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How to Recover A Stolen Identity

Posted By Jim On 07/26/2010 @ 7:20 am In Credit | 8 Comments

Having your identity stolen is one of the most jarring things that can happen to you and your financial life. It’s difficult in part because of the uncertainty – how it was stolen, where it was stolen, how much of your financial life has been compromised, and the unknown of what the thief could be doing with your name. When someone steals your wallet, you are probably aware of it relatively quickly. When someone steals your identity, it can be months, even years, before you realize it.

In this latest post in the Financial Contingency Plan [3] series, I explain how to prepare for and react to when your identity is stolen.

Before Your Identity is Stolen

Recovering from a stolen identity isn’t a difficult problem, it’s just a very long and complicated process depending on how aggressive the thief was. The key to navigating that process is a proper map. In this case, the map should be a list of all your financial accounts along with customer service numbers. In the event your identity is stolen, you’ll need to call each of these accounts and notify them that your identity has been compromised.

Next, I would do everything listed in my post about do-it-yourself identity theft protection [4]. The steps explain how you can reduce the amount of personal information you make available.

This is also when you will want to be diligent in reviewing your credit reports annually [5]. If your identity is stolen, you want to catch it early and you can’t get it earlier than on your credit report. Also, Review your annual Social Security statement [6] carefully because oftentimes stolen Social Security numbers are used for employment purposes.

After Your Identity is Stolen

Fortunately, the FTC has laid out a four step process [7] for those recovering from ID theft. The four steps, which they elaborate on, are:

  1. Place a fraud alert on your credit reports, and review your credit reports.
  2. Close the accounts that you know, or believe, have been tampered with or opened fraudulently.
  3. File a complaint with the Federal Trade Commission.
  4. File a report with your local police or the police in the community where the identity theft took place.

While they only list four steps, each of those steps takes quite a bit of time and is made easier if you have a list of your accounts. If you discover your bank account has been tampered with, you will need to close that account and open a new one, with new account numbers and brand new checks.

One step I would add to the process is to change the passwords to your accounts with online access. Log in, confirm they are still secure (the phone number, email, or address on file has not changed), and change the password so they are secure and unique [8]. Do not share passwords across different accounts. This will seem like a pain but it’s more of a headache to lose your account sometime down the road because you forgot to secure it.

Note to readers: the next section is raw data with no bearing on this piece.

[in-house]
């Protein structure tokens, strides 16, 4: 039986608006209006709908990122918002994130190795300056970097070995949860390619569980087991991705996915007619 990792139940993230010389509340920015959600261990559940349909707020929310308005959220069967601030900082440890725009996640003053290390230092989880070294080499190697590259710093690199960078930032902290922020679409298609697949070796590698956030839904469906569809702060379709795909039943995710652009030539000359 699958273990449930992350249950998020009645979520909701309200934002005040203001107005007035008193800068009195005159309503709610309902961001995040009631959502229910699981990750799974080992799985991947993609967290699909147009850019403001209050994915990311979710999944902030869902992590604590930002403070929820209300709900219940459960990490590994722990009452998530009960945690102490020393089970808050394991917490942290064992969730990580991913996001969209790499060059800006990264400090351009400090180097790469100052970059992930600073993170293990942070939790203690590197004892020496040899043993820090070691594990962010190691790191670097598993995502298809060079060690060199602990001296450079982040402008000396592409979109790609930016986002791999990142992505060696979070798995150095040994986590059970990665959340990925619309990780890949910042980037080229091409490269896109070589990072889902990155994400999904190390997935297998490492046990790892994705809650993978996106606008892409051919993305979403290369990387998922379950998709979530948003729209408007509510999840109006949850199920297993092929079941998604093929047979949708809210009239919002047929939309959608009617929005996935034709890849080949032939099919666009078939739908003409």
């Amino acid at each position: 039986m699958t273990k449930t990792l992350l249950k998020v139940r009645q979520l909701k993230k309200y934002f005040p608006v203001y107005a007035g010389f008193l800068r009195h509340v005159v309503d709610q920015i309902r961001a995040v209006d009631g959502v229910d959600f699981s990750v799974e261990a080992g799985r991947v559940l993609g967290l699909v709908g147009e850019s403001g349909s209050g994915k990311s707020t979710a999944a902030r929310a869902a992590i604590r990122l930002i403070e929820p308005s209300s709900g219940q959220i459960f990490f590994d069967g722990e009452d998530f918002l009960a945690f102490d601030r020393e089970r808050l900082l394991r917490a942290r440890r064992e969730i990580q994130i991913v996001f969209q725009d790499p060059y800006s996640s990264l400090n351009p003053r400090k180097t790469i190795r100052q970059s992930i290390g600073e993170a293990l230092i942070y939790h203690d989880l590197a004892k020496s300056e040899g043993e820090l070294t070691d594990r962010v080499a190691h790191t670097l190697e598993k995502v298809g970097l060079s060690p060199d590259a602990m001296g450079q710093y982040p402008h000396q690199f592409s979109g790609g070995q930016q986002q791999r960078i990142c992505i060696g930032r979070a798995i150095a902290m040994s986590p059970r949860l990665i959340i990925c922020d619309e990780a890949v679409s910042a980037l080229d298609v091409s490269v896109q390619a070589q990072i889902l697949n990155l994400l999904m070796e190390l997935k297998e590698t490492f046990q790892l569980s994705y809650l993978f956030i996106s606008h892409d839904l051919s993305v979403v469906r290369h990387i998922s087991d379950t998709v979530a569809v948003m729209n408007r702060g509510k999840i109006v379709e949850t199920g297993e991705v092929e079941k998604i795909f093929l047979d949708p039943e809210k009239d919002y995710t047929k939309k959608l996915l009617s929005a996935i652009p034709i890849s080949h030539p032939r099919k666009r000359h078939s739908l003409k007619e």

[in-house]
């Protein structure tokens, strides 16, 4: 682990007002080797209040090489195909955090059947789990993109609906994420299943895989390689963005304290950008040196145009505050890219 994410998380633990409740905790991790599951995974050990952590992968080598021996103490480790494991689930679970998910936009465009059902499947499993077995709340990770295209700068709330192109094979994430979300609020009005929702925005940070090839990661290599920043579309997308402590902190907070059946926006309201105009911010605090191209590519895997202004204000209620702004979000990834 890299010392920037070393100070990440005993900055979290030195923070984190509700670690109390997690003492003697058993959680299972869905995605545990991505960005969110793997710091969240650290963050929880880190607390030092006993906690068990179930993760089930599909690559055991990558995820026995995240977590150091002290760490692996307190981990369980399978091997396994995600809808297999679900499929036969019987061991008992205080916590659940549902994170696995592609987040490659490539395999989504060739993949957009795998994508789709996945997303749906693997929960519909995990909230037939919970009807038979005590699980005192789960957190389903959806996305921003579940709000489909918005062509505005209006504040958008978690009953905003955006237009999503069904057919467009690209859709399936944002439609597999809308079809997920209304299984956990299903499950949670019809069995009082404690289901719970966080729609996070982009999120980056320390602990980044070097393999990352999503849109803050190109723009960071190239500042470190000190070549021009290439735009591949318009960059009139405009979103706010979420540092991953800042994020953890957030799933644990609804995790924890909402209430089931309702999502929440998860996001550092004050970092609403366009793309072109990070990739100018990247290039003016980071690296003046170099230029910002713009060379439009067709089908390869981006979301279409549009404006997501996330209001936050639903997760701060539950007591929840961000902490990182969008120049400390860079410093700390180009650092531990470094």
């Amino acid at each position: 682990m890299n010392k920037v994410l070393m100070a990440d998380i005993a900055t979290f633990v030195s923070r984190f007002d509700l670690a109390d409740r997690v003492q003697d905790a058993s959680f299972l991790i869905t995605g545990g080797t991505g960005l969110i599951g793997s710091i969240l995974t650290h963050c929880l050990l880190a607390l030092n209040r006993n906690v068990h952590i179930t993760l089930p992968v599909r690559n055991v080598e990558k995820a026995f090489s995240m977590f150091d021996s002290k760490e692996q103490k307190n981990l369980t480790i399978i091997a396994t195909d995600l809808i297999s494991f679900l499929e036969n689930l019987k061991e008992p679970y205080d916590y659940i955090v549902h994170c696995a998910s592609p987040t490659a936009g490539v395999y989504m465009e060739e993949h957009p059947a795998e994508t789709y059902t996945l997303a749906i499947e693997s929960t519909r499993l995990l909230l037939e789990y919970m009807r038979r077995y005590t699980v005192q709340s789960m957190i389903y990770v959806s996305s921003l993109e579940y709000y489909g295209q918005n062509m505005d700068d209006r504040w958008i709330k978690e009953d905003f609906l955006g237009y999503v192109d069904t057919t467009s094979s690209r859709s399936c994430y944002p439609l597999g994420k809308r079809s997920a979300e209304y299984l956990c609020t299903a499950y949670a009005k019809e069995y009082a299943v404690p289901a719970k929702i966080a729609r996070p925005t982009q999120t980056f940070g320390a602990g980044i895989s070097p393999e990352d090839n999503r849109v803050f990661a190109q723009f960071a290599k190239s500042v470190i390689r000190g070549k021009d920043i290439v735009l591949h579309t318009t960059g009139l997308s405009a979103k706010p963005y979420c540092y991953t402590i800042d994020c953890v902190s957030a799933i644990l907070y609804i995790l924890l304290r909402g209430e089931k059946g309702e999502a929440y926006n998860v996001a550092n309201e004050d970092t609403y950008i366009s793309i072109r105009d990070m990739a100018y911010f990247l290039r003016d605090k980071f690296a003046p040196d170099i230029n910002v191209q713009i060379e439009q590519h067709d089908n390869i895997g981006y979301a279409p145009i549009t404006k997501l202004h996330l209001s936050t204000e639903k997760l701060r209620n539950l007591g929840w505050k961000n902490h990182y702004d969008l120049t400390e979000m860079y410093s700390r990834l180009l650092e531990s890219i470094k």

Billing Disputes

In the event that the identity thief racked up a large debt and you discovered this because a collection agency has called, you may want to seek legal advice as to how to respond. You should refuse to pay, as it’s not your responsibility because you didn’t rack up the debt, but you may face civil and criminal prosecution as a result of the thief’s activities. At this point, I think it’s important to secure a lawyer as they will know what to do in your jurisdiction.

Good luck and if you’ve dealt with identity theft in this way, please share your experiences and suggestions in the comments!

(Photo: Bonard [9])


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[1] Tweet: http://twitter.com/share

[2] Email: mailto:?subject=http://www.bargaineering.com/articles/how-to-recover-a-stolen-identity.html

[3] Financial Contingency Plan: http://www.bargaineering.com/articles/tag/financial-contingency-plan

[4] do-it-yourself identity theft protection: http://www.bargaineering.com/articles/do-it-yourself-identity-theft-protection.html

[5] reviewing your credit reports annually: http://www.bargaineering.com/articles/review-your-credit-report-annually.html

[6] Review your annual Social Security statement: http://www.bargaineering.com/articles/how-to-read-your-social-security-statement.html

[7] FTC has laid out a four step process: http://www.ftc.gov/bcp/edu/microsites/idtheft/consumers/defend.html

[8] change the password so they are secure and unique: http://www.bargaineering.com/articles/how-to-create-a-strong-password-you-can-remember.html

[9] Bonard: http://www.flickr.com/photos/57086069@N00/2355224371/sizes/z/

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